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65

Use the default date function. $var = "20/04/2012"; echo date("Y-m-d", strtotime($var) ); EDIT I just tested it, and somehow, PHP doesn't work well with dd/mm/yyyy format. Here's another solution. $var = '20/04/2012'; $date = str_replace('/', '-', $var); echo date('Y-m-d', strtotime($date));


56

I assume you are using ISO 8601 week numbers, and want the first day of a ISO 8601 week so that e.g. Week 1 of 2011 returns January 3 2011. strtotime can do this out of the box using the {YYYY}W{WW} format: echo date("Y-m-d", strtotime("2011W01")); // 2011-01-03 Note that the week number needs to be two digits. Shamefully, DateTime::createFromFormat, ...


46

Today, using PHP's DateTime objects is better: <?php $ddate = "2012-10-18"; $date = new DateTime($ddate); $week = $date->format("W"); echo "Weeknummer: $week"; It's because in mktime(), it goes like this: mktime(hour, minute, second, month, day, year); Hence, your order is wrong. <?php $ddate = "2012-10-18"; $duedt = explode("-", $ddate); ...


28

Try Using DateTime::createFromFormat http://www.php.net/manual/en/datetime.createfromformat.php $date = DateTime::createFromFormat('d/m/Y', "24/04/2012"); echo $date->format('Y-m-d'); Output 2012-04-24


26

You just have to calculate the number of seconds between the two dates, then divide to get days : $numDays = abs($smallestTimestamp - $biggestTimestamp)/60/60/24; Then, you can use a for loop to retrieve the dates : $numDays = abs($smallestTimestamp - $biggestTimestamp)/60/60/24; for ($i = 1; $i < $numDays; $i++) { echo date('Y m d', ...


25

$date_string = "2012-10-18"; echo "Weeknummer: " . date("W", strtotime($date_string));


20

Try echo date('n', strtotime('November')); // returns 11 If you have to do this often, you might consider using an array that has these values hardcoded: $months = array( 1 => 'January', 2 => 'February', 3 => 'March', 4 => 'April', 5 => 'May', 6 => 'June', 7 => 'July', 8 => 'August', 9 ...


17

If you have PHP 5.3: $date = DateTime::createFromFormat('d/m/Y H:i:s', '03/05/2011 16:33:00'); echo $date->getTimestamp();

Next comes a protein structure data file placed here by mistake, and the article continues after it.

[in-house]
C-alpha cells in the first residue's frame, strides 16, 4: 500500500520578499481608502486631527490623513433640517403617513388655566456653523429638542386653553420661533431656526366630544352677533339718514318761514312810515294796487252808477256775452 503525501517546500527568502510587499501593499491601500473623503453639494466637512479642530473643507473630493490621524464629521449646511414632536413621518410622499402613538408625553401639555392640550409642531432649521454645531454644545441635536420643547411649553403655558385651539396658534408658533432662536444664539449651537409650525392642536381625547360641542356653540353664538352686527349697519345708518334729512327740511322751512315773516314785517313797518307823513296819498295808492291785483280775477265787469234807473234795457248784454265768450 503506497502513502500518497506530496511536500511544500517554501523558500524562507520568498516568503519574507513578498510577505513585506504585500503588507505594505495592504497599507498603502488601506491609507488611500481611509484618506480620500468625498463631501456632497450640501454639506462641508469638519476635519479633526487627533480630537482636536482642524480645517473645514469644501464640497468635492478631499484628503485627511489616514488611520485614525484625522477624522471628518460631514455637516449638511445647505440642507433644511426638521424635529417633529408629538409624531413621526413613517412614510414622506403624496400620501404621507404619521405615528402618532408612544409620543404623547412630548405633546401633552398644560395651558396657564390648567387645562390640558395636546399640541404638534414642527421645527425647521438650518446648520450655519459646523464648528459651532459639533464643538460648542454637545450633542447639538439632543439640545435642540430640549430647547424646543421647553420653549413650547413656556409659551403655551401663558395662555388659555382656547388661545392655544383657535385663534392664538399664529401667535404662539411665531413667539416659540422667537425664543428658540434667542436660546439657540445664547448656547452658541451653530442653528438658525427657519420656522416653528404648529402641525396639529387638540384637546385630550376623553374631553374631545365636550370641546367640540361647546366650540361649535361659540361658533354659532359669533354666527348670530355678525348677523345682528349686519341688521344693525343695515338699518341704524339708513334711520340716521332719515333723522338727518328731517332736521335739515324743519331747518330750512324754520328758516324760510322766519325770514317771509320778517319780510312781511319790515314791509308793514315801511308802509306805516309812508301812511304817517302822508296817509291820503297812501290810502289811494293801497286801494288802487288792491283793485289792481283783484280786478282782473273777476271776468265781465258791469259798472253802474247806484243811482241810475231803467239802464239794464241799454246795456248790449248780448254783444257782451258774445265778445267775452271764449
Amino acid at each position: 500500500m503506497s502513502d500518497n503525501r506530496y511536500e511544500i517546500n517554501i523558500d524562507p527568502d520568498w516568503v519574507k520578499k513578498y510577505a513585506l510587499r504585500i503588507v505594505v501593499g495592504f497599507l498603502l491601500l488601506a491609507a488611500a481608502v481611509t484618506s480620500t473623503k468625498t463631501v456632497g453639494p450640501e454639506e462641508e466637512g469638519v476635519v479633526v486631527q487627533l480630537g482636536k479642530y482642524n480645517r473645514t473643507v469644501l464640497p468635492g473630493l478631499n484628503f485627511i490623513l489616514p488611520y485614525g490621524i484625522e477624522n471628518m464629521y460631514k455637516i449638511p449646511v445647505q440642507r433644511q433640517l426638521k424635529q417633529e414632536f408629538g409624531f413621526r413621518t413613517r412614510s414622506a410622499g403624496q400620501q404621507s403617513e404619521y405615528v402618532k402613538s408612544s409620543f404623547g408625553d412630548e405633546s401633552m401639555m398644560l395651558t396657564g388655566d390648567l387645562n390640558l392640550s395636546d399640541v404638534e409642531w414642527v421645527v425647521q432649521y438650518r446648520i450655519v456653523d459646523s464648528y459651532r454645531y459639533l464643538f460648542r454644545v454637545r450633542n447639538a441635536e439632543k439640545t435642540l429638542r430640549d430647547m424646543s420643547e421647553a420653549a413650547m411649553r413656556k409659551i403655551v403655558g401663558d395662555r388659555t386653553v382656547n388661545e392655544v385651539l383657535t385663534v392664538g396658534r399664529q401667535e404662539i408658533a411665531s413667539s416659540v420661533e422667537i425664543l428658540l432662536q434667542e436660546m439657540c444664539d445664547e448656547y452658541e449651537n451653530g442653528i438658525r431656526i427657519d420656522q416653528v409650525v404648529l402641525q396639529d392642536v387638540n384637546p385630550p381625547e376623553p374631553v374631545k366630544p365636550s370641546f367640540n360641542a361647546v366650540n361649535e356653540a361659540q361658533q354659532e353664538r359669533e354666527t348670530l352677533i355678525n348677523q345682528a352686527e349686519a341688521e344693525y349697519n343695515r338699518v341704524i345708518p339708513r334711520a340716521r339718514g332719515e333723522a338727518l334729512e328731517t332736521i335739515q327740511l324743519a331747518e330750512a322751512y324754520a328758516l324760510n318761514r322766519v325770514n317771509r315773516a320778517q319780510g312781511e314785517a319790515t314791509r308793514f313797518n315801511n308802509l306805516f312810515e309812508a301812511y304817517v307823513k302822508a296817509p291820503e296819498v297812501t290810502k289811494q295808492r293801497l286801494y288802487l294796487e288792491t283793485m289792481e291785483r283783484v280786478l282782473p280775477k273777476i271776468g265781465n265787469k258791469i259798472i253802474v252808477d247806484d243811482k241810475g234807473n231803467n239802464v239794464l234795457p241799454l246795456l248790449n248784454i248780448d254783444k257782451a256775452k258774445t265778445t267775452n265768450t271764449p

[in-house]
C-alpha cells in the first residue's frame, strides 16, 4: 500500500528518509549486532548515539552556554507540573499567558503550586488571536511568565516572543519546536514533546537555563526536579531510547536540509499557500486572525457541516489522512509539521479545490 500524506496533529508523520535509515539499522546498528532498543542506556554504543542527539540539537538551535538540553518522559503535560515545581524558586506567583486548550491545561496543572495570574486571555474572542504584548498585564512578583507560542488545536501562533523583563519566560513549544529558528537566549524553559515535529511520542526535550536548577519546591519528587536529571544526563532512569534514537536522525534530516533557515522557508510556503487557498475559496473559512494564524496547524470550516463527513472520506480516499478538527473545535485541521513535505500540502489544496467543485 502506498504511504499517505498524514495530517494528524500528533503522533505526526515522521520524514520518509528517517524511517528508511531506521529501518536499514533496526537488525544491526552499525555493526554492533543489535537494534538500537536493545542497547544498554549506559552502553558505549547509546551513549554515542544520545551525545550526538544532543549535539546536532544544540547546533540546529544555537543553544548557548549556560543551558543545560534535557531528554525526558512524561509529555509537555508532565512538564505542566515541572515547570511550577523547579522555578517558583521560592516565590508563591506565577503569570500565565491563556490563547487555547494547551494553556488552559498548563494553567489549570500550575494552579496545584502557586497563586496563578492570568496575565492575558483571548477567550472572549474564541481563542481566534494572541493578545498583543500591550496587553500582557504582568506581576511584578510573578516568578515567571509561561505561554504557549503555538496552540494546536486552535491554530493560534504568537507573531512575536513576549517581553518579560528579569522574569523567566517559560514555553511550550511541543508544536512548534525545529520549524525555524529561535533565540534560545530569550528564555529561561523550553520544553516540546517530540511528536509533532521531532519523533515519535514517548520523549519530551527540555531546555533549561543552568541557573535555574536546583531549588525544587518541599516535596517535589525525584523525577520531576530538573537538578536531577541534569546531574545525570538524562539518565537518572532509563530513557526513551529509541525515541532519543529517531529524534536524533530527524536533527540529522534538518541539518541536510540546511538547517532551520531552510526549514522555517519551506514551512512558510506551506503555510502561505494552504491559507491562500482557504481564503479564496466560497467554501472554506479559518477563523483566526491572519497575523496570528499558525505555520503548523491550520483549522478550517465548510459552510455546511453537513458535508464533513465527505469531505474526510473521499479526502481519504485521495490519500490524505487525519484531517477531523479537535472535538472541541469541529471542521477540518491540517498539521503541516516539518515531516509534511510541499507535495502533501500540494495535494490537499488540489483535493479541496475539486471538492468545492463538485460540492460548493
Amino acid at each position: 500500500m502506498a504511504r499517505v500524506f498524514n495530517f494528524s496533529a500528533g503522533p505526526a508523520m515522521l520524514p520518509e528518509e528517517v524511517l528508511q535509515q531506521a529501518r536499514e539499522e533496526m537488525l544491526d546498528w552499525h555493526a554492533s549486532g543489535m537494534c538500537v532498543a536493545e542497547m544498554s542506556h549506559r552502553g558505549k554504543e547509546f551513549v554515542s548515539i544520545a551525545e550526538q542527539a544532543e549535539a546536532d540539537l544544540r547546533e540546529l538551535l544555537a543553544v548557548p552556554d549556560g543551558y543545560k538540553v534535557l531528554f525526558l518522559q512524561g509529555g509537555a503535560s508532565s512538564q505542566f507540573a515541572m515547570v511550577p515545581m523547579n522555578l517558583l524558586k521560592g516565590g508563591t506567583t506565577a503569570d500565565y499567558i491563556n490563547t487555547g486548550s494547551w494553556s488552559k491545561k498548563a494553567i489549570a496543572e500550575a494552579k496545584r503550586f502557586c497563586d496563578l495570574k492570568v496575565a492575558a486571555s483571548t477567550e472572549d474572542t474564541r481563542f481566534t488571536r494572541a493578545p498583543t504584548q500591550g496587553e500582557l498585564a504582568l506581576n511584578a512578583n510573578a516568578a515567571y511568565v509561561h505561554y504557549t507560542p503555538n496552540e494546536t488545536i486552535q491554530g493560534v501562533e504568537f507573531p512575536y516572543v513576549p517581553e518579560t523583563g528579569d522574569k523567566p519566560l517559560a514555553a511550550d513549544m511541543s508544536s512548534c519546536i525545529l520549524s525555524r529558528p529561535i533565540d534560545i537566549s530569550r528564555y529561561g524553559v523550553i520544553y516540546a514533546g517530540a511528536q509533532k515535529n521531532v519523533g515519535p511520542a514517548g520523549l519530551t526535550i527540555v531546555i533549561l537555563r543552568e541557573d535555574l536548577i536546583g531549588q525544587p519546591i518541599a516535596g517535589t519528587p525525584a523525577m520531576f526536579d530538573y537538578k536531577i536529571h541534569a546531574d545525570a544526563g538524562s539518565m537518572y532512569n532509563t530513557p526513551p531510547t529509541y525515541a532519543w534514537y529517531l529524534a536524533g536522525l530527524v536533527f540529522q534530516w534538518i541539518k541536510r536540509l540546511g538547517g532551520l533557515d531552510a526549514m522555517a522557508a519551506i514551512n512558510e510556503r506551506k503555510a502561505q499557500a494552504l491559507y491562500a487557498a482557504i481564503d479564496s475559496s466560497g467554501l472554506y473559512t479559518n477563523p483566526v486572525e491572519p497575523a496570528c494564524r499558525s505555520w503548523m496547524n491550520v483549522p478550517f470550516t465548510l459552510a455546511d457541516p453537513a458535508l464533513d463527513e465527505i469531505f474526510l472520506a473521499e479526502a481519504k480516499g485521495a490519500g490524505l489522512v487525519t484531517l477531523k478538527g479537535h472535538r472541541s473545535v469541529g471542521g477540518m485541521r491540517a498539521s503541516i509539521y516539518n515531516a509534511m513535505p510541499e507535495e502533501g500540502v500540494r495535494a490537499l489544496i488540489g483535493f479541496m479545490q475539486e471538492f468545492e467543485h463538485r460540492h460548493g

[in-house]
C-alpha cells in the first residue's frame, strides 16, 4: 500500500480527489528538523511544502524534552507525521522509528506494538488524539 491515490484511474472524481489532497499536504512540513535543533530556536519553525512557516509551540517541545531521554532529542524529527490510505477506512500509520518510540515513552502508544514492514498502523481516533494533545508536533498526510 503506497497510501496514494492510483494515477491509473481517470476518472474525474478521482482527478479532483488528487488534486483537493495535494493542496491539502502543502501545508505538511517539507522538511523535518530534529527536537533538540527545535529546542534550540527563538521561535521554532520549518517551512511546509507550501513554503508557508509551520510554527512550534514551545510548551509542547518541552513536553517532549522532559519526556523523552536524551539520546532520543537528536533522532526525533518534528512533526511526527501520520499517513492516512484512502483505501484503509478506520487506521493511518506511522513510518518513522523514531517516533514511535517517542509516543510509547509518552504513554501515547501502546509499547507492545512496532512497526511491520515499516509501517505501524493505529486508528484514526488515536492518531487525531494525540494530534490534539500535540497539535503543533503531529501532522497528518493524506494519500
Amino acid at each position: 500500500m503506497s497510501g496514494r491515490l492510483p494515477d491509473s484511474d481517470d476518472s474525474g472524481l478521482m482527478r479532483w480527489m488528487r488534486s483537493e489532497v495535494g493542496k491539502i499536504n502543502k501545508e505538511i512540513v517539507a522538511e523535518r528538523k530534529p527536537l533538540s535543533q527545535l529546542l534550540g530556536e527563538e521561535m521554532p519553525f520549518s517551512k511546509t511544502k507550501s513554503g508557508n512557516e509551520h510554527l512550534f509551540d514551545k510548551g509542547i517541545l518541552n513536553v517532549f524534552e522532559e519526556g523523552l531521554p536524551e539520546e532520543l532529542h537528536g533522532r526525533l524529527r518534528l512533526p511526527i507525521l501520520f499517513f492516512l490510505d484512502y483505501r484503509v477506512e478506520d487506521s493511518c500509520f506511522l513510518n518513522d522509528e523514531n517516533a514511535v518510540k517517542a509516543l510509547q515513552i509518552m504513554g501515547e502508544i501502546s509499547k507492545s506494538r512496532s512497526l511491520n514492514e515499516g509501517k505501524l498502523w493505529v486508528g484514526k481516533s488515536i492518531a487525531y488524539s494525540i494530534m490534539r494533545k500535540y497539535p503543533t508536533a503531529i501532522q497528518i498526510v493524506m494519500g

13

MySQL: You can do in query: select curdate() PHP echo date('Y-m-d'); If you want to pass your own date format: echo date('Y-m-d', strtotime($your_date));


13

Try this: for ($m=1; $m<=12; $m++) { $month = date('F', mktime(0,0,0,$m, 1, date('Y'))); echo $month. '<br>'; }


13

wont this work? echo date("d m Y",strtotime('monday this week'));


12

tm_mon is zero-based, so you attempted to set February 31st, which got normalized. Here's a link to the definition of mktime().


10

How about strtotime(): date('Y-m-d', strtotime('+3 days'));


10

mktime() is doing what it's supposed to do. Quoting the C standard: The mktime function converts the broken-down time, expressed as local time, in the structure pointed to by timeptr into a calendar time value with the same encoding as that of the values returned by the time function. The original values of the tm_wday and tm_yday components of ...


9

"As of PHP 5.1, when called with no arguments, mktime() throws an E_STRICT notice: use the time() function instead." http://php.net/manual/en/function.mktime.php If you want to use dates/times, I recommend DateTime instead.


8

Here's how to do it in a cool way, with special thanks to strtotime's relative formats. $friday = strtotime('Next Friday', time()); $saturday = strtotime('Next Saturday', time()); $friday = strtotime('+1 Week', $friday); $saturday = strtotime('+1 Week', $saturday); Of course you should tweak it to do exactly what you want, but that's beside the point I ...